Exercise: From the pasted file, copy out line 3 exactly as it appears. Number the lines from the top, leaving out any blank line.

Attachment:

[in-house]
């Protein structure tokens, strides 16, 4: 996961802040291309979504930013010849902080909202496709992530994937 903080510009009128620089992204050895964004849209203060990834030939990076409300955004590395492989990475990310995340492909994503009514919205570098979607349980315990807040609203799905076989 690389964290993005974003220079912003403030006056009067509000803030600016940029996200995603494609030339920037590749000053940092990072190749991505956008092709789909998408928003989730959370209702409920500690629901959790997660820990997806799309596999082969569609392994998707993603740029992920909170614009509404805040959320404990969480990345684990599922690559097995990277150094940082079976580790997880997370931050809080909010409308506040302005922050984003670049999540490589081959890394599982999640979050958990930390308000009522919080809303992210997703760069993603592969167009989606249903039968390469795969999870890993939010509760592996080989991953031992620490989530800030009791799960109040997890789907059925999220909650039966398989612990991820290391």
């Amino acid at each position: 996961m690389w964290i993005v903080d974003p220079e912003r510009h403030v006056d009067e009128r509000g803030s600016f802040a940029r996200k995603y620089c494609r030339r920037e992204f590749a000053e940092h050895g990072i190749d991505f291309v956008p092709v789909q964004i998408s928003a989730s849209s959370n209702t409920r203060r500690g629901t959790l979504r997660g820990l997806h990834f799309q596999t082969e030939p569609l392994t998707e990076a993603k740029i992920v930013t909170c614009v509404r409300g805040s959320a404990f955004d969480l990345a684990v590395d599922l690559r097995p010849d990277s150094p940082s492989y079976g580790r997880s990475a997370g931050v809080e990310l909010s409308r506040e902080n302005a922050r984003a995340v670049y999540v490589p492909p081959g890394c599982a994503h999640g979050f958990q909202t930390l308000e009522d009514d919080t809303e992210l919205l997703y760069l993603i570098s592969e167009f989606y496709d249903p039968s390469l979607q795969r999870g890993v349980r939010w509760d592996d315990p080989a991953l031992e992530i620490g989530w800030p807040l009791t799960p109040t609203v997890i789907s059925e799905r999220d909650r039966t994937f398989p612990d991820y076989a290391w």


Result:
């Amino acid at each position: 996961m690389w964290i993005v903080d974003p220079e912003r510009h403030v006056d009067e009128r509000g803030s600016f802040a940029r996200k995603y620089c494609r030339r920037e992204f590749a000053e940092h050895g990072i190749d991505f291309v956008p092709v789909q964004i998408s928003a989730s849209s959370n209702t409920r203060r500690g629901t959790l979504r997660g820990l997806h990834f799309q596999t082969e030939p569609l392994t998707e990076a993603k740029i992920v930013t909170c614009v509404r409300g805040s959320a404990f955004d969480l990345a684990v590395d599922l690559r097995p010849d990277s150094p940082s492989y079976g580790r997880s990475a997370g931050v809080e990310l909010s409308r506040e902080n302005a922050r984003a995340v670049y999540v490589p492909p081959g890394c599982a994503h999640g979050f958990q909202t930390l308000e009522d009514d919080t809303e992210l919205l997703y760069l993603i570098s592969e167009f989606y496709d249903p039968s390469l979607q795969r999870g890993v349980r939010w509760d592996d315990p080989a991953l031992e992530i620490g989530w800030p807040l009791t799960p109040t609203v997890i789907s059925e799905r999220d909650r039966t994937f398989p612990d991820y076989a290391w």